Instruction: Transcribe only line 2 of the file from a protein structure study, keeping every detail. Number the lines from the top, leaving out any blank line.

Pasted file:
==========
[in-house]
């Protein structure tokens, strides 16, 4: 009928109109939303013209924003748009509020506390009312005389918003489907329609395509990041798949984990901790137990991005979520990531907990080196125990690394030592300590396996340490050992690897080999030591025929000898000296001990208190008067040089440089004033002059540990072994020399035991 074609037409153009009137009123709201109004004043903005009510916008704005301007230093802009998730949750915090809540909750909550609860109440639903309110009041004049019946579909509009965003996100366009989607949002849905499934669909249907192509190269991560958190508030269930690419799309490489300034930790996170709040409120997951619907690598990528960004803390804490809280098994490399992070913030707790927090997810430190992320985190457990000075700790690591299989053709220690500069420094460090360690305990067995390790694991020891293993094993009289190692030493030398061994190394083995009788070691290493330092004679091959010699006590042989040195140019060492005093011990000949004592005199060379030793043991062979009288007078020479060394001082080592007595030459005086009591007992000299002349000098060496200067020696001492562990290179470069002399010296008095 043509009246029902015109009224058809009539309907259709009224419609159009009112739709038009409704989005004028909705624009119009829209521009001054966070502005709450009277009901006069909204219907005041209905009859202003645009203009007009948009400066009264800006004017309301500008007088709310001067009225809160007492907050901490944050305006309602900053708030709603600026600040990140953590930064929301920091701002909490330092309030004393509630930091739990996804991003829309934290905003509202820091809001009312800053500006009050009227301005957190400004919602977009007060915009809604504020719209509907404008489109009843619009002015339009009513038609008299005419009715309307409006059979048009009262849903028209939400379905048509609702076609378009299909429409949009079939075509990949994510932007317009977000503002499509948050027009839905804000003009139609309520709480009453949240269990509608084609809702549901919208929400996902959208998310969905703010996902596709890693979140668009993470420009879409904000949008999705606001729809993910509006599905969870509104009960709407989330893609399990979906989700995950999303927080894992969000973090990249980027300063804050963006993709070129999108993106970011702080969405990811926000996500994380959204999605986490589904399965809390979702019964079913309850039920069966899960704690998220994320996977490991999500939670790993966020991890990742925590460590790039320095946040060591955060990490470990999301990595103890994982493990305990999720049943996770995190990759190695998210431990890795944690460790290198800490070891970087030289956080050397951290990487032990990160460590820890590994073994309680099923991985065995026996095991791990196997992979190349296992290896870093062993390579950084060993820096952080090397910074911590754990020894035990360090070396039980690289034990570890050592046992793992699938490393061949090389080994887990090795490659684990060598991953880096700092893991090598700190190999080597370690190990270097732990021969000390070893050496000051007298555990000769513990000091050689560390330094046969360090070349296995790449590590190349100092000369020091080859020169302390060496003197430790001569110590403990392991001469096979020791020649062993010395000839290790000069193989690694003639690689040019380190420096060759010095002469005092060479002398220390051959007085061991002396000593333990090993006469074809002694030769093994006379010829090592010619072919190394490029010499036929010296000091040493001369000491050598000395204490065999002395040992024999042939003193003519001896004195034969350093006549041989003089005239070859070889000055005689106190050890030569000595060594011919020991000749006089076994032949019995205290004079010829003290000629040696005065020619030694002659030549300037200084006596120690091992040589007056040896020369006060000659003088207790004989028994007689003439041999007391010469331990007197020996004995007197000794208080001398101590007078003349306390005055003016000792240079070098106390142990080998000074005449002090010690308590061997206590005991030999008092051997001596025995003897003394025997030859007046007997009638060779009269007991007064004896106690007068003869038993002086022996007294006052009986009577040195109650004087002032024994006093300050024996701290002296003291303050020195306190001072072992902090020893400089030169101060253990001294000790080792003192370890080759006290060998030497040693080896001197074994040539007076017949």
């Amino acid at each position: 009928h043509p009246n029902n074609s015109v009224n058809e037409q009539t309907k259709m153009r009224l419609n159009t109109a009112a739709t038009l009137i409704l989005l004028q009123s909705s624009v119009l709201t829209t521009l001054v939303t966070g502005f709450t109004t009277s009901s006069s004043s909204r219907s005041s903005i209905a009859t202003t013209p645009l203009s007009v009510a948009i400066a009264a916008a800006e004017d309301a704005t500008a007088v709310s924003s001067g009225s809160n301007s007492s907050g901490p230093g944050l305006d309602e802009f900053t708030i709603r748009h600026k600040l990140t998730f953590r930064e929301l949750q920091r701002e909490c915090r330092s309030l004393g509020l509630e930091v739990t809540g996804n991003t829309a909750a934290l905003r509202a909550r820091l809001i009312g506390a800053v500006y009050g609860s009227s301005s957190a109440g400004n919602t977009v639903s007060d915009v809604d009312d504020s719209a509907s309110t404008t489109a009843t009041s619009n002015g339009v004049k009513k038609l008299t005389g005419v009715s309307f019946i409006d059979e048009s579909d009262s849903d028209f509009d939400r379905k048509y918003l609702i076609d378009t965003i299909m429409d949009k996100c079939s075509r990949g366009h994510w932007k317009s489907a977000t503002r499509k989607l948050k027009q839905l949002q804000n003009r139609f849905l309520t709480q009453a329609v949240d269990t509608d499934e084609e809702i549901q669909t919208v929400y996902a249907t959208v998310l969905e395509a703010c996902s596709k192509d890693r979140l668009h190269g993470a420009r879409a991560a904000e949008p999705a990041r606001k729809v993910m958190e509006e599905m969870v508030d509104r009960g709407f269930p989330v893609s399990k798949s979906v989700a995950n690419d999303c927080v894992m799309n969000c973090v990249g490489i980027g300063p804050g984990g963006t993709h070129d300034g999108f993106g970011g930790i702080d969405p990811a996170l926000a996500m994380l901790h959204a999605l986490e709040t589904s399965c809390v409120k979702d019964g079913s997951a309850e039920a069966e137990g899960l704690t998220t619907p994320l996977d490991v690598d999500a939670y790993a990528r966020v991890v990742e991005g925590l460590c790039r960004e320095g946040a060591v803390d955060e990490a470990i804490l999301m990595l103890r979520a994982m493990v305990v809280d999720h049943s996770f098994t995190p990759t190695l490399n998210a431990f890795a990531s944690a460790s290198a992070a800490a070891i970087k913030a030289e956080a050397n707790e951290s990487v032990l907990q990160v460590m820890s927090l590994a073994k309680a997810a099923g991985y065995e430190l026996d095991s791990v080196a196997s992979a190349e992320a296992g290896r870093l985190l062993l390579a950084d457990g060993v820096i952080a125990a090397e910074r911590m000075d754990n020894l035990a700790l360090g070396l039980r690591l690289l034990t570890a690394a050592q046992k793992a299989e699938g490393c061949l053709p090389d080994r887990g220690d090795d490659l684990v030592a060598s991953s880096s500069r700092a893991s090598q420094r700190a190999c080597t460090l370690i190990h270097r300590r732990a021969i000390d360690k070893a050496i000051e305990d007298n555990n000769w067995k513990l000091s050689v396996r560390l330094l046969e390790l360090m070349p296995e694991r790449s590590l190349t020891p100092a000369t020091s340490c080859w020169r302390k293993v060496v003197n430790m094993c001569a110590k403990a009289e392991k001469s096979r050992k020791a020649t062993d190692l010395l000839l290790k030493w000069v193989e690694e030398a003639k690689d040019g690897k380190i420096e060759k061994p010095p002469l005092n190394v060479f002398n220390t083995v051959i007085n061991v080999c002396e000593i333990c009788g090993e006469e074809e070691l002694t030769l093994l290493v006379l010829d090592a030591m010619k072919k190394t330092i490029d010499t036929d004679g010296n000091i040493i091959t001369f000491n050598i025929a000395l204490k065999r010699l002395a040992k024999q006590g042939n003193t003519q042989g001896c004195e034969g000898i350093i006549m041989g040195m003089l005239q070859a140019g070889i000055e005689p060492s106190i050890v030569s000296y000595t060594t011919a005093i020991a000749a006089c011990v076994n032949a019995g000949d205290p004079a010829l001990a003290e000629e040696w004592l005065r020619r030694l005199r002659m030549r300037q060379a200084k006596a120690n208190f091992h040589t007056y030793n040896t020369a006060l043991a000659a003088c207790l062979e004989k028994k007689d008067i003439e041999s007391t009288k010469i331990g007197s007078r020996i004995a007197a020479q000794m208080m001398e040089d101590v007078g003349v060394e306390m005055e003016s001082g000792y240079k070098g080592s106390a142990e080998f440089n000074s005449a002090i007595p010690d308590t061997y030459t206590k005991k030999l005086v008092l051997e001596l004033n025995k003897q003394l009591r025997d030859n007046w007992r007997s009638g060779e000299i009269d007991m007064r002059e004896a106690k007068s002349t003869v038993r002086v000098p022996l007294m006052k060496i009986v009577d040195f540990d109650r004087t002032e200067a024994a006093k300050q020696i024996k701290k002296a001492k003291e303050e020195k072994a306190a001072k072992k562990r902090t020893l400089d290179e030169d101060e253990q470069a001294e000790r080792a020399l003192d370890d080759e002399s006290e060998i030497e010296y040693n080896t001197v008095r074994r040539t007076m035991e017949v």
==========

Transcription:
């Protein structure tokens, strides 16, 4: 009928109109939303013209924003748009509020506390009312005389918003489907329609395509990041798949984990901790137990991005979520990531907990080196125990690394030592300590396996340490050992690897080999030591025929000898000296001990208190008067040089440089004033002059540990072994020399035991 074609037409153009009137009123709201109004004043903005009510916008704005301007230093802009998730949750915090809540909750909550609860109440639903309110009041004049019946579909509009965003996100366009989607949002849905499934669909249907192509190269991560958190508030269930690419799309490489300034930790996170709040409120997951619907690598990528960004803390804490809280098994490399992070913030707790927090997810430190992320985190457990000075700790690591299989053709220690500069420094460090360690305990067995390790694991020891293993094993009289190692030493030398061994190394083995009788070691290493330092004679091959010699006590042989040195140019060492005093011990000949004592005199060379030793043991062979009288007078020479060394001082080592007595030459005086009591007992000299002349000098060496200067020696001492562990290179470069002399010296008095 043509009246029902015109009224058809009539309907259709009224419609159009009112739709038009409704989005004028909705624009119009829209521009001054966070502005709450009277009901006069909204219907005041209905009859202003645009203009007009948009400066009264800006004017309301500008007088709310001067009225809160007492907050901490944050305006309602900053708030709603600026600040990140953590930064929301920091701002909490330092309030004393509630930091739990996804991003829309934290905003509202820091809001009312800053500006009050009227301005957190400004919602977009007060915009809604504020719209509907404008489109009843619009002015339009009513038609008299005419009715309307409006059979048009009262849903028209939400379905048509609702076609378009299909429409949009079939075509990949994510932007317009977000503002499509948050027009839905804000003009139609309520709480009453949240269990509608084609809702549901919208929400996902959208998310969905703010996902596709890693979140668009993470420009879409904000949008999705606001729809993910509006599905969870509104009960709407989330893609399990979906989700995950999303927080894992969000973090990249980027300063804050963006993709070129999108993106970011702080969405990811926000996500994380959204999605986490589904399965809390979702019964079913309850039920069966899960704690998220994320996977490991999500939670790993966020991890990742925590460590790039320095946040060591955060990490470990999301990595103890994982493990305990999720049943996770995190990759190695998210431990890795944690460790290198800490070891970087030289956080050397951290990487032990990160460590820890590994073994309680099923991985065995026996095991791990196997992979190349296992290896870093062993390579950084060993820096952080090397910074911590754990020894035990360090070396039980690289034990570890050592046992793992699938490393061949090389080994887990090795490659684990060598991953880096700092893991090598700190190999080597370690190990270097732990021969000390070893050496000051007298555990000769513990000091050689560390330094046969360090070349296995790449590590190349100092000369020091080859020169302390060496003197430790001569110590403990392991001469096979020791020649062993010395000839290790000069193989690694003639690689040019380190420096060759010095002469005092060479002398220390051959007085061991002396000593333990090993006469074809002694030769093994006379010829090592010619072919190394490029010499036929010296000091040493001369000491050598000395204490065999002395040992024999042939003193003519001896004195034969350093006549041989003089005239070859070889000055005689106190050890030569000595060594011919020991000749006089076994032949019995205290004079010829003290000629040696005065020619030694002659030549300037200084006596120690091992040589007056040896020369006060000659003088207790004989028994007689003439041999007391010469331990007197020996004995007197000794208080001398101590007078003349306390005055003016000792240079070098106390142990080998000074005449002090010690308590061997206590005991030999008092051997001596025995003897003394025997030859007046007997009638060779009269007991007064004896106690007068003869038993002086022996007294006052009986009577040195109650004087002032024994006093300050024996701290002296003291303050020195306190001072072992902090020893400089030169101060253990001294000790080792003192370890080759006290060998030497040693080896001197074994040539007076017949």